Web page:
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A Nation's Castaways

An often-invisible underclass, now front and center: Evacuees from New Orleans receive personal hygiene bags before resuming their long relocation trip to Dallas.
An often-invisible underclass, now front and center: Evacuees from New Orleans receive personal hygiene bags before resuming their long relocation trip to Dallas. (By Scott Saltzman -- Bloomberg News)

The fact is, the most vulnerable victims of Katrina, though largely black, are also poor whites and Latinos. The poor are paying the highest price.

So it is no wonder that Katrina has re-ignited the debate over race and class.

There are those who argue, as does Manning Marable, director of Columbia University's Center for Contemporary Black History, that "the class element is inextricably bound to the race element." It has always been so because of the way policies and laws historically have been framed.

Roger Wilkins, the George Mason University historian, sees the historic sweep of the legacy of slavery in the helpless straits of folks marooned by the storm. Seen through that arc of history, Wilkins says that Monday's unmasking of the vast inequality within New Orleans is a "day a reckoning" for the United States: of reckoning with a history of ignoring the poorest of the poor that dates back to our earliest days.

"The worst education in the country is ladled out to the poor kids in big cities. And we're incarcerating black males at a higher rate than any time in our history. After all this time, one in four black people is still impoverished," says Wilkins.

The history of marginalizing black folk in America, especially poor ones, runs so deep that it occurs like second nature. It is one reason, say several prominent black intellectuals, that the response to the devastation of Katrina was so slow.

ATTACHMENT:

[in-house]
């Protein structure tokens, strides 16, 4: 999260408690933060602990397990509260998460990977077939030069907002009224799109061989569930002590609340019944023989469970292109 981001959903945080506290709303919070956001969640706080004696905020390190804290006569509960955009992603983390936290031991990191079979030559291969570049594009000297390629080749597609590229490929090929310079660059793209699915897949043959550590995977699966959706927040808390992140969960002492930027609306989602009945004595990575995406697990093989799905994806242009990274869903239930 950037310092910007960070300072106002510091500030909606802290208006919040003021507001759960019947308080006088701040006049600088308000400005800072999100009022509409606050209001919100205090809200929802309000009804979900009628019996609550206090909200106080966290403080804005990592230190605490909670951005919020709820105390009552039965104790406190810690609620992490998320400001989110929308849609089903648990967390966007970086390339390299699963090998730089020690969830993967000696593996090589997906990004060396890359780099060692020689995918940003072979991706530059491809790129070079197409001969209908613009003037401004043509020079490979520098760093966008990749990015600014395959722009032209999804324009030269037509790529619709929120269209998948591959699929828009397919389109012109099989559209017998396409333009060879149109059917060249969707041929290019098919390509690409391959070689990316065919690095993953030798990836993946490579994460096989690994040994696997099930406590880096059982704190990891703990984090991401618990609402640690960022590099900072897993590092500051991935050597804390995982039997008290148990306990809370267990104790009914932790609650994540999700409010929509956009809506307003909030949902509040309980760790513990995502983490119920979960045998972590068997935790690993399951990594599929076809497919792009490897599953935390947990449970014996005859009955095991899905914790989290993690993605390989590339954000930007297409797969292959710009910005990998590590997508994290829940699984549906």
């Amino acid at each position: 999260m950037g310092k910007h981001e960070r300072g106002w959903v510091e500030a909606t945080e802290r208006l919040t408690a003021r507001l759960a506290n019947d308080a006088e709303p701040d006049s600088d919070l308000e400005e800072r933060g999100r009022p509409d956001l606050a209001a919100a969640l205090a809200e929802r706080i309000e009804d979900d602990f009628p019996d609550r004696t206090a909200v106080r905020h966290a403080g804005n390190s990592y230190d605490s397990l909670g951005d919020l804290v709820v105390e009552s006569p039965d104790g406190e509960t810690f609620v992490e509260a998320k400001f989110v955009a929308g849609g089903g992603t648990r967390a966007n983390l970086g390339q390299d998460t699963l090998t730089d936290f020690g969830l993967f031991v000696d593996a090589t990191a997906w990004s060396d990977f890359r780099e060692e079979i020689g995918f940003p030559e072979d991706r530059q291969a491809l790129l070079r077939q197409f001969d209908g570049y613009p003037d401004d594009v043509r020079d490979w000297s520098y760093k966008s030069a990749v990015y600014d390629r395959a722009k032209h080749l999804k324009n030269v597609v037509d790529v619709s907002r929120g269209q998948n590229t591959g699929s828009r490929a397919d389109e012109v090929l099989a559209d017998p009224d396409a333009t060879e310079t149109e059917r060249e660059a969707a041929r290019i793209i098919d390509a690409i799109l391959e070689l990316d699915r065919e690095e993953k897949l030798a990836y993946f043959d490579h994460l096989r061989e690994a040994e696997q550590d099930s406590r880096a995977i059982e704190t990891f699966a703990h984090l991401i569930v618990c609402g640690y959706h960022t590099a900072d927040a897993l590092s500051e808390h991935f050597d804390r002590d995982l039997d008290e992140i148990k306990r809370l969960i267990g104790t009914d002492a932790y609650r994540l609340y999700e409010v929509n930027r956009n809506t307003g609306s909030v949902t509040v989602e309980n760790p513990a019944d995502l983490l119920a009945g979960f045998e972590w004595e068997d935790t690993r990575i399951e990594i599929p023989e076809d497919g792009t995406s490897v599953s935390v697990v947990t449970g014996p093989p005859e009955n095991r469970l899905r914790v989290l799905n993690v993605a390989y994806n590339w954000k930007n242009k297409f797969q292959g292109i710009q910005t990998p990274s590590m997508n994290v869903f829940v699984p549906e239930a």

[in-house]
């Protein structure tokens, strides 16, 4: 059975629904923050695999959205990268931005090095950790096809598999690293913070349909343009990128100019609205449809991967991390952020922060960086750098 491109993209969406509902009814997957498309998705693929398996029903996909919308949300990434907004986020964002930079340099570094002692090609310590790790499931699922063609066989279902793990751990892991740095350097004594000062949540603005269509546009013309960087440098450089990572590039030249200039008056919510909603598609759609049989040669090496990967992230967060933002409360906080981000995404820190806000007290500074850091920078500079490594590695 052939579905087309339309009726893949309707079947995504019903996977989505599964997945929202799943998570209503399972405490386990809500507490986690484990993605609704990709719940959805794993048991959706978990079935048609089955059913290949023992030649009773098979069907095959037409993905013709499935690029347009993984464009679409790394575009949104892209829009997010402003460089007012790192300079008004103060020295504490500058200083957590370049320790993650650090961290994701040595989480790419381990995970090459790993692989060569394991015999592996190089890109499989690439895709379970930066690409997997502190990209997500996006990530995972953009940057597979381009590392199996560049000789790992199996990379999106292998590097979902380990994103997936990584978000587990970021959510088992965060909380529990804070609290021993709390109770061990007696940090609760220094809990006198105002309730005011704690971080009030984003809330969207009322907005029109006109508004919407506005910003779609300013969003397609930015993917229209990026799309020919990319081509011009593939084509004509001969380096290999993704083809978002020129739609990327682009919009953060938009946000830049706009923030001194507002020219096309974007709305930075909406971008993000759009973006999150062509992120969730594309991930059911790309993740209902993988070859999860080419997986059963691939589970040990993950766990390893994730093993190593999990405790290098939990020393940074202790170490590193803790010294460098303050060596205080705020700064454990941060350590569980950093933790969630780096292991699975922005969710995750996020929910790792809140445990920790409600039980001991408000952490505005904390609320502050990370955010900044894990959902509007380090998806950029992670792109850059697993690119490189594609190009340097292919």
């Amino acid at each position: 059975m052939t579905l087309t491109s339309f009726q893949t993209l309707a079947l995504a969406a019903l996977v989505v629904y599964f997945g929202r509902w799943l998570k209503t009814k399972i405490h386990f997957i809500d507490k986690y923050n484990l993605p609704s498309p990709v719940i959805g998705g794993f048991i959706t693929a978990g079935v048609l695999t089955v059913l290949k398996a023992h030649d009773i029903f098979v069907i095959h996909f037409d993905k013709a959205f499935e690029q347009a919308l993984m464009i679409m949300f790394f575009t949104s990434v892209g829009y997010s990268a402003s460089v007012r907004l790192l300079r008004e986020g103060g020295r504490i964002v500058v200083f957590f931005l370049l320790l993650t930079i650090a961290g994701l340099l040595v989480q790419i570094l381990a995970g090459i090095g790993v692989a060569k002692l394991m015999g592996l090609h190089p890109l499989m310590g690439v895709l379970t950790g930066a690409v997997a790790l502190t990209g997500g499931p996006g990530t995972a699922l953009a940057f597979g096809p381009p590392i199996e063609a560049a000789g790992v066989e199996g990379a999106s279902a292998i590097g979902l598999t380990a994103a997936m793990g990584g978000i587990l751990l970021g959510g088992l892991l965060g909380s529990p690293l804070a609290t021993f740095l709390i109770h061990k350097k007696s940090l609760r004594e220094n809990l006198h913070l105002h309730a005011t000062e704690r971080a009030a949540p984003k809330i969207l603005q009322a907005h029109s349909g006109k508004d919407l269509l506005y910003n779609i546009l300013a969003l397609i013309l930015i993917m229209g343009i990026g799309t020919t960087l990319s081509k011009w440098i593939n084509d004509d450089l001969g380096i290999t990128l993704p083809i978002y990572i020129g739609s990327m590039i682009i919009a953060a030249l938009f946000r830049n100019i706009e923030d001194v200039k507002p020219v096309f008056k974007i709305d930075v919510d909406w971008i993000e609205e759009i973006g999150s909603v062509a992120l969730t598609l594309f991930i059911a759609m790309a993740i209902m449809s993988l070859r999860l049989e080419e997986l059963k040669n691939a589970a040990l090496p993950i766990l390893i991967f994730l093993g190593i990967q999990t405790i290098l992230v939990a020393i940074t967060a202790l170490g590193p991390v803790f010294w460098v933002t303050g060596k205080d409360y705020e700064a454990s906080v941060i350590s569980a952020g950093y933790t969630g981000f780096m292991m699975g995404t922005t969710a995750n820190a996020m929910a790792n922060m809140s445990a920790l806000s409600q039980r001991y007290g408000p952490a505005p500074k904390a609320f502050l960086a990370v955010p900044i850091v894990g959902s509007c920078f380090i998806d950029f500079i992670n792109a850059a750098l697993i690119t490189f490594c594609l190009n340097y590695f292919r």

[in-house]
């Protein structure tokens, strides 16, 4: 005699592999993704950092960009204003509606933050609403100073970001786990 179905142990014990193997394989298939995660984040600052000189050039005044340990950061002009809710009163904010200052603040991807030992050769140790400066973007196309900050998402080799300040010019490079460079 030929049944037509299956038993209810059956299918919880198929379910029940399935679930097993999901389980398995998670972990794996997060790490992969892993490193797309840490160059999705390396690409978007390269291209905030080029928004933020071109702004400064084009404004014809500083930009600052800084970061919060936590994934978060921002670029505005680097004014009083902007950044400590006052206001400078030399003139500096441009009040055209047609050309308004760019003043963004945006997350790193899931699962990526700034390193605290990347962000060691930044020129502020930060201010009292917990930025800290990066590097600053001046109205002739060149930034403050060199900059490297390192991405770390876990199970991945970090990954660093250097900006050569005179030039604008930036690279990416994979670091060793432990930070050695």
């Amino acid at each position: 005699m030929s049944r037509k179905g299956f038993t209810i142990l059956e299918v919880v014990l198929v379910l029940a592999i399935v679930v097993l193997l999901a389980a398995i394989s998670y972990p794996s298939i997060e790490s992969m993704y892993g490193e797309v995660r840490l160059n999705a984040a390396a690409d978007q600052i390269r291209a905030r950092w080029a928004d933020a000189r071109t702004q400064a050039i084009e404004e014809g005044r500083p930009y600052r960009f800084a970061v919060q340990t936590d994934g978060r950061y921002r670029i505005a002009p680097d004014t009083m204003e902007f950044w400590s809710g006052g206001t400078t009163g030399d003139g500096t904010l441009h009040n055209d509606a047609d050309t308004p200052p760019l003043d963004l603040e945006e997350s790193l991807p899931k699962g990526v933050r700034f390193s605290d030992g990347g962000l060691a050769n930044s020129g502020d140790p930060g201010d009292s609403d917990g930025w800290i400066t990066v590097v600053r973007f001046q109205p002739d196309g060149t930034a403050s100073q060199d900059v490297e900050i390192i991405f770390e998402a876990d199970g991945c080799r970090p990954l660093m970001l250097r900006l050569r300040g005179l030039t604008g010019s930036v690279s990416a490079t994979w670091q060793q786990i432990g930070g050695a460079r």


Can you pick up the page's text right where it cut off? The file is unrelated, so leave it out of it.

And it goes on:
Racism runs "so deep that the folks who are slow to respond can't see it," says Russell Adams, professor of Afro-American studies at Howard University. "That's the unperceived character of racial behavior, of what I would call hidden racism where you don't know that this situation has a racial character to it, just like fish have trouble defining water."

Scholars are in agreement that race has shaped the lives and prospects of African Americans for generations. They part company on the extent to which racism continues to hinder black prospects in America today.

Many conservative thinkers espouse a race-neutral analysis. Racism doesn't cause poverty, they say, poverty is the result of a pattern of dependency that has set in among poor blacks.

In New Orleans, "you are dealing with the permanently poor -- people who don't have jobs, are not used to getting up and organizing themselves and getting things done and for whom sitting and waiting is a way of life," says Linda Chavez, president of the Center for Equal Opportunity and a former head of the U.S. Civil Rights Commission.

"This is a natural disaster that is exacerbated by the problems of the underclass. The chief cause of poverty today among blacks is no longer racism. It is the breakdown of the traditional family."

John McWhorter, a senior fellow at the Manhattan Institute, cautions against the use of the "nasty, circular, unprovable" argument of race because "this is a matter of the incompetence of the American infrastructure. It's not a matter of somebody in Washington deciding we don't need to rush [to New Orleans] because they're all poor jungle bunnies anyway."


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